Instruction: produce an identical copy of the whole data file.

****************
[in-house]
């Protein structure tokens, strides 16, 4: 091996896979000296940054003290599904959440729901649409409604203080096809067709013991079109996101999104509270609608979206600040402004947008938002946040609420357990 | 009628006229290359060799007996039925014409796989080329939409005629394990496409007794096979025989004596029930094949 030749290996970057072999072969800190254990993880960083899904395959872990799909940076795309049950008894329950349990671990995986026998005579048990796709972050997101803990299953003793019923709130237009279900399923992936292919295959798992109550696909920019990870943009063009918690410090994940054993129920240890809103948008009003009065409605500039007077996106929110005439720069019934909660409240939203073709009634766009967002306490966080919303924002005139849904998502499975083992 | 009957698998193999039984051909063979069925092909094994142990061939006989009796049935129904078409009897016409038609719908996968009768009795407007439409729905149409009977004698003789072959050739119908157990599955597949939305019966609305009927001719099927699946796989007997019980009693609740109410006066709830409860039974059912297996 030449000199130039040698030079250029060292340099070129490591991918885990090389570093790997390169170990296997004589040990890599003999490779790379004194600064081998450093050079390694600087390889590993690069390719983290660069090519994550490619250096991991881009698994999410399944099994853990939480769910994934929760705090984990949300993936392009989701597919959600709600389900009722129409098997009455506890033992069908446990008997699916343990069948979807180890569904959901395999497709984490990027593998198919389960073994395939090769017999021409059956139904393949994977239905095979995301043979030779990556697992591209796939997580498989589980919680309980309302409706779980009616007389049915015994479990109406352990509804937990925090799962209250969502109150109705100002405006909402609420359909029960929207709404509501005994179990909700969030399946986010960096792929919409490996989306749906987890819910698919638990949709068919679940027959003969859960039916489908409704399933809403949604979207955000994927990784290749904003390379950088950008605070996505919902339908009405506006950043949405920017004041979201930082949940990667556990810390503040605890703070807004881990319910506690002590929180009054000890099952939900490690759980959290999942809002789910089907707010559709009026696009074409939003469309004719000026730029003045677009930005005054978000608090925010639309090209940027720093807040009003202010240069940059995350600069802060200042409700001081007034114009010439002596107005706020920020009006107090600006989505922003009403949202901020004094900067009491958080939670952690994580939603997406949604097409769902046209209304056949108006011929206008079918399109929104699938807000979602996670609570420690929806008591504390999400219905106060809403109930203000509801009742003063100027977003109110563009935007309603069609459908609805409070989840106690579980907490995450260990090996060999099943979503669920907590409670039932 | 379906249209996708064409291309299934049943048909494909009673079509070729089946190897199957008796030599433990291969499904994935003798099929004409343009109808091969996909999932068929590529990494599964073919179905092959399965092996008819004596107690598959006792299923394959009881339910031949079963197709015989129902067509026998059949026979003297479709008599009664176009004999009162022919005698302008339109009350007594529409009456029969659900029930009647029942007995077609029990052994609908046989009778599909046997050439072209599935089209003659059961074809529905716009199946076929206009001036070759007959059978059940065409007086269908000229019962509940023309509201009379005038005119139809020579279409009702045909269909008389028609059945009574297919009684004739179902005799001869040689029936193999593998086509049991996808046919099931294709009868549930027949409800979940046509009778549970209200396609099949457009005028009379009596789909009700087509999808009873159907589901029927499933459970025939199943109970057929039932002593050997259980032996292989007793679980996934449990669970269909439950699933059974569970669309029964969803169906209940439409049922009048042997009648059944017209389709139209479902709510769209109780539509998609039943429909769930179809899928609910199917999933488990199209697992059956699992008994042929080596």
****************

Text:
[in-house]
């Protein structure tokens, strides 16, 4: 091996896979000296940054003290599904959440729901649409409604203080096809067709013991079109996101999104509270609608979206600040402004947008938002946040609420357990 | 009628006229290359060799007996039925014409796989080329939409005629394990496409007794096979025989004596029930094949 030749290996970057072999072969800190254990993880960083899904395959872990799909940076795309049950008894329950349990671990995986026998005579048990796709972050997101803990299953003793019923709130237009279900399923992936292919295959798992109550696909920019990870943009063009918690410090994940054993129920240890809103948008009003009065409605500039007077996106929110005439720069019934909660409240939203073709009634766009967002306490966080919303924002005139849904998502499975083992 | 009957698998193999039984051909063979069925092909094994142990061939006989009796049935129904078409009897016409038609719908996968009768009795407007439409729905149409009977004698003789072959050739119908157990599955597949939305019966609305009927001719099927699946796989007997019980009693609740109410006066709830409860039974059912297996 030449000199130039040698030079250029060292340099070129490591991918885990090389570093790997390169170990296997004589040990890599003999490779790379004194600064081998450093050079390694600087390889590993690069390719983290660069090519994550490619250096991991881009698994999410399944099994853990939480769910994934929760705090984990949300993936392009989701597919959600709600389900009722129409098997009455506890033992069908446990008997699916343990069948979807180890569904959901395999497709984490990027593998198919389960073994395939090769017999021409059956139904393949994977239905095979995301043979030779990556697992591209796939997580498989589980919680309980309302409706779980009616007389049915015994479990109406352990509804937990925090799962209250969502109150109705100002405006909402609420359909029960929207709404509501005994179990909700969030399946986010960096792929919409490996989306749906987890819910698919638990949709068919679940027959003969859960039916489908409704399933809403949604979207955000994927990784290749904003390379950088950008605070996505919902339908009405506006950043949405920017004041979201930082949940990667556990810390503040605890703070807004881990319910506690002590929180009054000890099952939900490690759980959290999942809002789910089907707010559709009026696009074409939003469309004719000026730029003045677009930005005054978000608090925010639309090209940027720093807040009003202010240069940059995350600069802060200042409700001081007034114009010439002596107005706020920020009006107090600006989505922003009403949202901020004094900067009491958080939670952690994580939603997406949604097409769902046209209304056949108006011929206008079918399109929104699938807000979602996670609570420690929806008591504390999400219905106060809403109930203000509801009742003063100027977003109110563009935007309603069609459908609805409070989840106690579980907490995450260990090996060999099943979503669920907590409670039932 | 379906249209996708064409291309299934049943048909494909009673079509070729089946190897199957008796030599433990291969499904994935003798099929004409343009109808091969996909999932068929590529990494599964073919179905092959399965092996008819004596107690598959006792299923394959009881339910031949079963197709015989129902067509026998059949026979003297479709008599009664176009004999009162022919005698302008339109009350007594529409009456029969659900029930009647029942007995077609029990052994609908046989009778599909046997050439072209599935089209003659059961074809529905716009199946076929206009001036070759007959059978059940065409007086269908000229019962509940023309509201009379005038005119139809020579279409009702045909269909008389028609059945009574297919009684004739179902005799001869040689029936193999593998086509049991996808046919099931294709009868549930027949409800979940046509009778549970209200396609099949457009005028009379009596789909009700087509999808009873159907589901029927499933459970025939199943109970057929039932002593050997259980032996292989007793679980996934449990669970269909439950699933059974569970669309029964969803169906209940439409049922009048042997009648059944017209389709139209479902709510769209109780539509998609039943429909769930179809899928609910199917999933488990199209697992059956699992008994042929080596």